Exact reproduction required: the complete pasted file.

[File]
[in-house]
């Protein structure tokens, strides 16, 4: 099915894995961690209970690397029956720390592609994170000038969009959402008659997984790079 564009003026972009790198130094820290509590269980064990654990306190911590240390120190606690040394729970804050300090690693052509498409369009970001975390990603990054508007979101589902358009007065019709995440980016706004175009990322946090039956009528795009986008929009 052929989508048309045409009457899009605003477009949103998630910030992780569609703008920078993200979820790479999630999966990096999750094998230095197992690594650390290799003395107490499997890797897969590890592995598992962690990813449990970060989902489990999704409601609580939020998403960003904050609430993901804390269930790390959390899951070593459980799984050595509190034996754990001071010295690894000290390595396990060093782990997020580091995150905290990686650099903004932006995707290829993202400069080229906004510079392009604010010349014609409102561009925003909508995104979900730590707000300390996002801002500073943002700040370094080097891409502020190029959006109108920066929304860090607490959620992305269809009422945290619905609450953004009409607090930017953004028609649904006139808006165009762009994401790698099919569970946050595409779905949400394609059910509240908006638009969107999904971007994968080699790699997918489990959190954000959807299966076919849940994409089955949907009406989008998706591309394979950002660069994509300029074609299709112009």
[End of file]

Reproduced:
[in-house]
């Protein structure tokens, strides 16, 4: 099915894995961690209970690397029956720390592609994170000038969009959402008659997984790079 564009003026972009790198130094820290509590269980064990654990306190911590240390120190606690040394729970804050300090690693052509498409369009970001975390990603990054508007979101589902358009007065019709995440980016706004175009990322946090039956009528795009986008929009 052929989508048309045409009457899009605003477009949103998630910030992780569609703008920078993200979820790479999630999966990096999750094998230095197992690594650390290799003395107490499997890797897969590890592995598992962690990813449990970060989902489990999704409601609580939020998403960003904050609430993901804390269930790390959390899951070593459980799984050595509190034996754990001071010295690894000290390595396990060093782990997020580091995150905290990686650099903004932006995707290829993202400069080229906004510079392009604010010349014609409102561009925003909508995104979900730590707000300390996002801002500073943002700040370094080097891409502020190029959006109108920066929304860090607490959620992305269809009422945290619905609450953004009409607090930017953004028609649904006139808006165009762009994401790698099919569970946050595409779905949400394609059910509240908006638009969107999904971007994968080699790699997918489990959190954000959807299966076919849940994409089955949907009406989008998706591309394979950002660069994509300029074609299709112009």